Bill’s best: Marathon
originally published in the Harvard Independent (April 1981)
Hell in the Heart of the Race
By Bill O’Neill
So you want to run the Boston Marathon?
You know you’re supposed to qualify, and you know that the “real” runners look down upon the “bandits.” Maybe you’ve even heard a scare story about billy-club-swinging race supervisors who weed out the unofficial runners.
But you want to run it anyway, just once, just to see what it’s all about.
The hot-shot fleet-foots don’t care if you run; you’ll be far behind them anyway. There won’t be any club-swingers to stop you. The race officials don’t care if you run, so long as you don’t jump in ahead of the leaders in the last half-mile.
But remember: In marathons, there are no winners, only survivors, and darned few of those.
Here’s what it was like last April.
11:30 a.m. — It’s been four months and nearly 1,000 miles of training since I ran a qualifying race. I’m about to put it all on the line – the starting line in Hopkinton, a one-stoplight town 26.2 miles west of downtown Boston.
I’d gotten up at 8. A few glasses of orange juice to settle the stomach. Then the long bus ride to Hopkinton and the torturously long wait for the start. Pacing and jogging and pacing. A few dabs of Vaseline on the toes to prevent blisters, a few sips of water to prevent dehydration. Noon approaches and the mercury climbs. It’s heading to 80 degrees. Much too hot – great for spectators, terrible for runners.
I try to be optimistic. But as I squirm my way into the middle of the crowd of 7,000, the sun beats on my head and the truth sinks in. This will be one tough race.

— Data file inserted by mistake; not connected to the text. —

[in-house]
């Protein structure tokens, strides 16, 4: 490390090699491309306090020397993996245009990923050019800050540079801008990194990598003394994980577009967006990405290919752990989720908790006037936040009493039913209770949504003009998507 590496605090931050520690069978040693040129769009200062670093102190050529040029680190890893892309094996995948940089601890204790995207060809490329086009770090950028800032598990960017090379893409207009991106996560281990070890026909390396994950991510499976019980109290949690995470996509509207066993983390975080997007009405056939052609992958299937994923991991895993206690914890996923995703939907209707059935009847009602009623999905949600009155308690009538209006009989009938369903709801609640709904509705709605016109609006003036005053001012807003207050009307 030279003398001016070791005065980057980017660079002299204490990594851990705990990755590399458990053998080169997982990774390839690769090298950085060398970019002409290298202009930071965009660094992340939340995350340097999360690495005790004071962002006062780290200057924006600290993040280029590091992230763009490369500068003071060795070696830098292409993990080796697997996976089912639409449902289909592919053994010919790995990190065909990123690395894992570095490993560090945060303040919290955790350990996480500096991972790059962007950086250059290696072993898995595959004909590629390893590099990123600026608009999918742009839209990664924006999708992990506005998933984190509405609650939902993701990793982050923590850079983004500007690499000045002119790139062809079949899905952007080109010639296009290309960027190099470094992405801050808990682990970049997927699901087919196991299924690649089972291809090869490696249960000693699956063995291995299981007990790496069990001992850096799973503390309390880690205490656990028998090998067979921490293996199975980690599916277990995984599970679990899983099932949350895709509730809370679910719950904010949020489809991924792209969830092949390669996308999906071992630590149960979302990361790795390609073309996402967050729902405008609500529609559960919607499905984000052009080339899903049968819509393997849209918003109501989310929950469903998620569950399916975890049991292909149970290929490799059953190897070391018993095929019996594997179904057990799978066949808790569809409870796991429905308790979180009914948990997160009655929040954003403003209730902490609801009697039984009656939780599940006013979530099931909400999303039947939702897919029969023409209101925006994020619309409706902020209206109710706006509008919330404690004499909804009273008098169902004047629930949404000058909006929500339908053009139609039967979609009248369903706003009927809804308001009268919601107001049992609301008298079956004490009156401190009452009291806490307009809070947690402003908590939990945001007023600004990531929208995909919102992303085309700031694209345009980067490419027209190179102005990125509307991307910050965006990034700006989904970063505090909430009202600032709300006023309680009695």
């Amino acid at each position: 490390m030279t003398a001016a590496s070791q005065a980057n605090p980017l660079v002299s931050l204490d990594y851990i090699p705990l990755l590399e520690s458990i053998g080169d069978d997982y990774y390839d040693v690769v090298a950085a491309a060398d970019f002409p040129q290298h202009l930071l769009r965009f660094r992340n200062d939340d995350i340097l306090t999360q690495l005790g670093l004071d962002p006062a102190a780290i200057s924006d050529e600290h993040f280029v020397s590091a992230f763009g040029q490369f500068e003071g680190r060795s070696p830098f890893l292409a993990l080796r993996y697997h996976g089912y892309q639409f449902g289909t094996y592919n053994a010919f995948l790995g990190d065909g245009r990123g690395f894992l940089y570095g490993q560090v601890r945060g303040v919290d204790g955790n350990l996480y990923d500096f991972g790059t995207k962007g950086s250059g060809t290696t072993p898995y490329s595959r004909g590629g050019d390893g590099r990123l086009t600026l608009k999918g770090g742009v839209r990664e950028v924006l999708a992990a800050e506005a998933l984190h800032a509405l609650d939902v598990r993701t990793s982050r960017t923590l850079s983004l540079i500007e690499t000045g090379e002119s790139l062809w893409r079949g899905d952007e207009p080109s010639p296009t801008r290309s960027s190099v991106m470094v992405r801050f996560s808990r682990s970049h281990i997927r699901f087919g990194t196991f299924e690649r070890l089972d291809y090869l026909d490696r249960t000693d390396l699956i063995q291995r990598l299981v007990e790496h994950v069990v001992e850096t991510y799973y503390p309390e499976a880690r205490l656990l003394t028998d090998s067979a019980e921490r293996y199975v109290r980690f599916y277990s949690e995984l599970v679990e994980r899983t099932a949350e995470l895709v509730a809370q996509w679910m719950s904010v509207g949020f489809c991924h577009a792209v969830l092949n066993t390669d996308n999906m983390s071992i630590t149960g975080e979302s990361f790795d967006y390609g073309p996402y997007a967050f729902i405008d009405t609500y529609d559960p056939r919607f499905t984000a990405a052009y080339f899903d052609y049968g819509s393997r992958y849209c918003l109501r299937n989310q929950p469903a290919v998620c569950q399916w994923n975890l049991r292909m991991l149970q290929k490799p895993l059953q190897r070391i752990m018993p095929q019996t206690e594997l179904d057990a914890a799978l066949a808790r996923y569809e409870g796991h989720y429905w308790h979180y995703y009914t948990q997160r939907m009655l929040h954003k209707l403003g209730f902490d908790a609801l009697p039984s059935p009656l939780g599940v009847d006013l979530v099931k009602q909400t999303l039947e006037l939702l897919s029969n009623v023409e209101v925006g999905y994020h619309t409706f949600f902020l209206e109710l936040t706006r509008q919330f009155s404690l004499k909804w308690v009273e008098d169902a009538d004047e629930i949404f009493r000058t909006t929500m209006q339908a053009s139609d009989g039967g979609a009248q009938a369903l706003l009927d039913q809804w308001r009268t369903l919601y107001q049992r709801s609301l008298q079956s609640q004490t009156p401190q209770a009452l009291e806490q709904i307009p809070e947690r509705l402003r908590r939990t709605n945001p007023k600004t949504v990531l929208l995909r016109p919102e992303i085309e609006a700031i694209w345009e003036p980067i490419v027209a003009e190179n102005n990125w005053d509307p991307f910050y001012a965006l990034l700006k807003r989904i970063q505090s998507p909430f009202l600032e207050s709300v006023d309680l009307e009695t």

Noon – Butterflies pound the wall of my empty stomach. I bob up and down nervously. The soft pop of a starter’s pistol 100 yards in front of me and the race has begun. Thousands of skinny bodies ooze out of the town green.
People are pushing me from all sides. We haven’t gone 100 yards, but everyone is fighting for position and searching for that square foot of open road to call their own for 26 miles.
12:30 p.m. – Five miles into the race and I’m right on the pace I’d hoped for through the long miles of winter training. Heat shimmers form the asphalt, and the sweat flows freely. Little kids are passing out tiny paper cups with a few precious drops of water. Every time I reach for one, someone else grabs it first. It’s going to be a long, dry day.
Then the stomach cramps start.
12:40 – The spectators in Framingham aren’t at all supportive. They just sit in their lawn chairs, watch those silly skinny folk pass by, and take faith in the knowledge that this circus weaves through town only once a year. Not a trace of encouragement shows on their faces. They look like vultures ready to pounce on anyone not hardy enough to make it through the village.
But if you look closely you might catch a trace of puzzlement in their eyes. After a lifetime of watching the race, the good citizens of Framingham know where these people are going. They just don’t know why.
I’m starting to wonder that myself. What am I doing here? The stomach cramps just won’t quit. I’ve slowed to a seven-minute mile pace to try to shake them.
12:58 – I pass Lake Cochituate at nine miles. The cramps are gone, but the heat is taking its toll. My shirt is soaked with perspiration and feels 10 pounds heavier. I can’t find much water to drink. I’m running smoothly, but I feel lousy.
A guy about 18 years old comes up on the right shoulder of the road. Good steady stride, doesn’t look too fatigued, obviously not a hack runner. I ask him why he’s wearing that bright red dancing tutu. “Just wanted to make the race a bit more interesting,” he says. His lacy suit bobs up and down as he trots ahead. He’ll beat me by 40 minutes.